The flight operations deck of the EWW Opportunity
was vast. Sandy found herself momentarily mesmerized by the sheer size of the space as she slowly walked down the steep steps that led out of the side of the aerospace plane. Running down the length of the flight deck, in orderly rows, were similar craft — their delta-winged, spear nosed shapes looking like dozens of mirror images. Sandy stepped onto the deck and looked back up the stairs to see Kap emerge. He too walked slowly, his eyes adjusting as he took in the view. They hadn’t said much else to each other for the rest of their trip to orbit, and his eyes and mouth were still locked in the same serious expression he’d had since they’d been found by the armored soldiers on New Mojave’s surface.
“This way,” said Squad Sergeant Abbott, who’d exchanged his armor for a one-piece fatigue. The deep blue fabric of Abbott’s uniform was crisply pressed, with no accoutrement save his last name in silver-threaded lettering on the right side of his chest, and a shiny metallic pin on the left side of his chest. The pin appeared to be a set of wings, with a ringed planet at their center where the body of a bird should have been.
Abbott was pointing under the fuselage of the plane, opposite where the stairs had let them down. There was a walkway denoted by a twin set of yellow-dashed, painted lines across the deck’s scratched and use-scarred metal surface.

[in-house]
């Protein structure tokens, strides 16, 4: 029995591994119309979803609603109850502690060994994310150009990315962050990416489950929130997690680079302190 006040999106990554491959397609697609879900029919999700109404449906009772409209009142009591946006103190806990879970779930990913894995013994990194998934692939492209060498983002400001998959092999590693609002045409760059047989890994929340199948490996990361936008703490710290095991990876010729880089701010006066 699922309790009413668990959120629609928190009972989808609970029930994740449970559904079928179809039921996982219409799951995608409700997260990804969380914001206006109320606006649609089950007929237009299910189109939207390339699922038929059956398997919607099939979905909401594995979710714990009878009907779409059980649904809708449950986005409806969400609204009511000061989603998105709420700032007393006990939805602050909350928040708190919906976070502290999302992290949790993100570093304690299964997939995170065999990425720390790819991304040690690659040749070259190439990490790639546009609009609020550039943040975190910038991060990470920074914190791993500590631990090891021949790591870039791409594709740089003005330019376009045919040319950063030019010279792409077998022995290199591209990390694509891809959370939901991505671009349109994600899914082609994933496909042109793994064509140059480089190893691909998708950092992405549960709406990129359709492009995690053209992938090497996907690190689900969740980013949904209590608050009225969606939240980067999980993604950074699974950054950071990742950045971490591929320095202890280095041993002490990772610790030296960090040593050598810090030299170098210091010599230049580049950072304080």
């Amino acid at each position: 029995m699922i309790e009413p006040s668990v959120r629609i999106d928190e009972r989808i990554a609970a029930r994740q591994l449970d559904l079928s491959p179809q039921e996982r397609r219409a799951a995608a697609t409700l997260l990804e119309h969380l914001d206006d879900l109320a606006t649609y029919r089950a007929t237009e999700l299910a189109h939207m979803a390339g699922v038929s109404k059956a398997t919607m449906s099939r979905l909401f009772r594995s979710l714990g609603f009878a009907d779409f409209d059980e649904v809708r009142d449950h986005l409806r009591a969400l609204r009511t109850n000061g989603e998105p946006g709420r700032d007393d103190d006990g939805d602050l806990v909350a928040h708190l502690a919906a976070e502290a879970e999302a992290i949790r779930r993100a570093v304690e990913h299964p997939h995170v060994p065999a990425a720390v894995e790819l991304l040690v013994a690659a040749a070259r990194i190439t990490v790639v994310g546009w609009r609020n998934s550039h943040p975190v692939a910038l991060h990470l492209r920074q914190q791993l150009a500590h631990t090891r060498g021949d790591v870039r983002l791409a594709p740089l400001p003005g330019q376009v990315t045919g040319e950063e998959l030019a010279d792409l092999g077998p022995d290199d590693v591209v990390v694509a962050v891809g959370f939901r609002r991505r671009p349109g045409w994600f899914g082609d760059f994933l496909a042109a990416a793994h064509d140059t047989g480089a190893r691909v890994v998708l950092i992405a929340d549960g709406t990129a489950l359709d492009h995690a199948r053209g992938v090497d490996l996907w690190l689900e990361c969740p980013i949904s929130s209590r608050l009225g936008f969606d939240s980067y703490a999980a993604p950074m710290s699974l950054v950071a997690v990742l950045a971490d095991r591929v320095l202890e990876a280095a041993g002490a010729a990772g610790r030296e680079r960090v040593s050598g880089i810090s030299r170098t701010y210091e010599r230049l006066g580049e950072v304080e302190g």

Sandy and Kap turned and quietly passed under the belly of the plane, with Sandy almost bumping into Kap’s back as they emerged on the other side, Kap coming to a complete halt.
“What?” Sandy said.
“Look at that,” Kap replied.
Sandy stepped around the wide-hipped boy to see what he was seeing.
It didn’t look at all like the plane they’d just ridden in. In fact, it didn’t look like a plane at all.
The hulking vehicle sat on four flexed legs, each tipped with a large tire. Angles and flat surfaces dominated, whereas the aerospace plane was curved and sleek. A huge maintenance hatch on the vehicle’s side was clamshelled open, allowing a clear view into the interior. Workers in fatigues similar to Abbott’s were busily fussing with a revolving cradle filled with long, deadly-looking orange-nosed rockets. Other workers clambered over and into bubble-canopied cockpits, of which there appeared to be several.
Abbott stopped on Kap’s opposite side.
“The pride of the Force,” said the coal-skinned soldier.
“It doesn’t look like it can fly,” said Kap.
“The Challenger-class isn’t built to fly in-atmosphere like these older planes,” Abbott said, patting a hand on the hull of the vehicle they’d just exited.
“Then what is it?” Kap asked.
“A gunship,” said Abbott. “One hundred percent Emancipated Worlds original build. Something the Commandant commissioned. Wish we had more of them.”
“How come it takes multiple pilots?”
“There are only two people flying, a pilot and a co-pilot. Those other seats are for the gun crew who operate the weapons, fore and aft.”
Kap seemed transfixed, as if the bulky, menacing machine were a scantily-clad woman.
“Come on,” Abbott said, gently pressing a hand between Kap’s shoulder blades.
Kap began walking again, but slowly, his head swiveling gradually as his eyes never left the Challenger until they’d passed through a yellow-rimmed hatch in the landing deck’s exterior bulkhead.
Sandy watched Kap’s shoulders. They’d become hunched.
“Where are you taking us?” Sandy asked Abbott.
“Like I told you,” Abbott said, “the doc will check you out, then we’ll do a debriefing.”